She called the place up only to find out that they were closed for the day.
The person on the other end of the line was actually Penny Chelios, Chris' sister. Penny told my wife that even though they were closed, she'd stick around for her to come by and take a look around.
My wife jumped in a cab and made her way down there, only to see Penny and her dog waiting for her.
The two ended up talking, all alone in the restaurant, for over an hour.
My wife heard about Chris getting beat up as a kid in Chicago, how his mother saved up the money to buy him his first pair of skates at Montgomery Ward, and how his entire family centered their lives around Chris' games as a kid.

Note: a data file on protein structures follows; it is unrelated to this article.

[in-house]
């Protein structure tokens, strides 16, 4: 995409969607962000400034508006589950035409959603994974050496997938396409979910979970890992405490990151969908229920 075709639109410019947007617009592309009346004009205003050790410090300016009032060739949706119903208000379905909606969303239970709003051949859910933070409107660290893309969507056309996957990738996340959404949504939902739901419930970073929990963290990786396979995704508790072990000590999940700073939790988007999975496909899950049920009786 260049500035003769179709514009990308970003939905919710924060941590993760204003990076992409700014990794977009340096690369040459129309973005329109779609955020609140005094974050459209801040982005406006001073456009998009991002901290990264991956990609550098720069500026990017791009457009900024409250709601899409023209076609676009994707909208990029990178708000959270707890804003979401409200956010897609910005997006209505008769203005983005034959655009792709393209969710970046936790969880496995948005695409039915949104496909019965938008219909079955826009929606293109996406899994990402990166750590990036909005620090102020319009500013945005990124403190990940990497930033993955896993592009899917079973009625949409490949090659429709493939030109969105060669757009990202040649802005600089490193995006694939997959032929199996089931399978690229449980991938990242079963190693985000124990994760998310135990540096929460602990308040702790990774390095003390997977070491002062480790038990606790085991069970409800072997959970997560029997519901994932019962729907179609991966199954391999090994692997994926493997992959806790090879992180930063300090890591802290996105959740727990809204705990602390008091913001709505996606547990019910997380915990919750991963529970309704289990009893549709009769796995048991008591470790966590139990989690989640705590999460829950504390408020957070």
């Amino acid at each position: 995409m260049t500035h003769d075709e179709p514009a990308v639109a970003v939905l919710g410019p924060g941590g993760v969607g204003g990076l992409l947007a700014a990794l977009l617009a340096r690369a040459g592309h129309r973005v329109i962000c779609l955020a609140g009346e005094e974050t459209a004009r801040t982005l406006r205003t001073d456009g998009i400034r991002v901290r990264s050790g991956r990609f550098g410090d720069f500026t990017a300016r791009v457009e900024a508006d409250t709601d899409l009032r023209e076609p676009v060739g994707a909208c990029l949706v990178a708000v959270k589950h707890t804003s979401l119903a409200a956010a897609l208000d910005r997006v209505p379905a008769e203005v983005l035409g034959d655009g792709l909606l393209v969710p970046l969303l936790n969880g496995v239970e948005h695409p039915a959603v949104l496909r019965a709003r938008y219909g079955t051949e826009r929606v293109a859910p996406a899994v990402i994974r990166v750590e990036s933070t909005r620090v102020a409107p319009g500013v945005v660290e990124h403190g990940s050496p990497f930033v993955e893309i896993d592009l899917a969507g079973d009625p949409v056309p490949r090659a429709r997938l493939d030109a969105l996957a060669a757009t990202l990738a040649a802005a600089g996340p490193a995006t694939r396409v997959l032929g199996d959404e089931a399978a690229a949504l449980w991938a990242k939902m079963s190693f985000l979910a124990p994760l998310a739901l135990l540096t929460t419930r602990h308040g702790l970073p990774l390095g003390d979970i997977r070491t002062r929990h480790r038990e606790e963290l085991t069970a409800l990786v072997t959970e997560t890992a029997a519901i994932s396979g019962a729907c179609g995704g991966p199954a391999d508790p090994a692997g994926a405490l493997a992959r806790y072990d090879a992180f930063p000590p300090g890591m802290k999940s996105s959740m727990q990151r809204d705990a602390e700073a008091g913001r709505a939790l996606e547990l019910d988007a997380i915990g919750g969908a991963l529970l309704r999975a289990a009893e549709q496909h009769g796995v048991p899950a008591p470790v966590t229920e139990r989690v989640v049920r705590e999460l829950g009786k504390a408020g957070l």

She heard about how Chris, though no stranger to alcohol, had only one addiction, and that was hockey.
Penny told my wife that the only thing Chris loved more than hockey was family. Once he started making big money as an NHL player, he made sure his family was taken care of, and that attitude also extended to his fans.
My wife left with a signed puck (a No. 7 signature, by the way), a t-shirt, matchbooks, and upon Penny learning that she and I lived in California, a phone number for Chris' house in Malibu (which my wife promptly misplaced, something I still make sure to complain about to this day).
She was overwhelmed by the generosity and thanked Penny for her hospitality, to which she replied, "Well, Chris would have done the same thing if he had picked up the phone."
There's no doubt that many hockey fans will live the rest of their lives convinced that Chris Chelios was, is, and always will be an idiot.
If that's truly the case, then so be it.
But, for my part, he'll always be my idiot.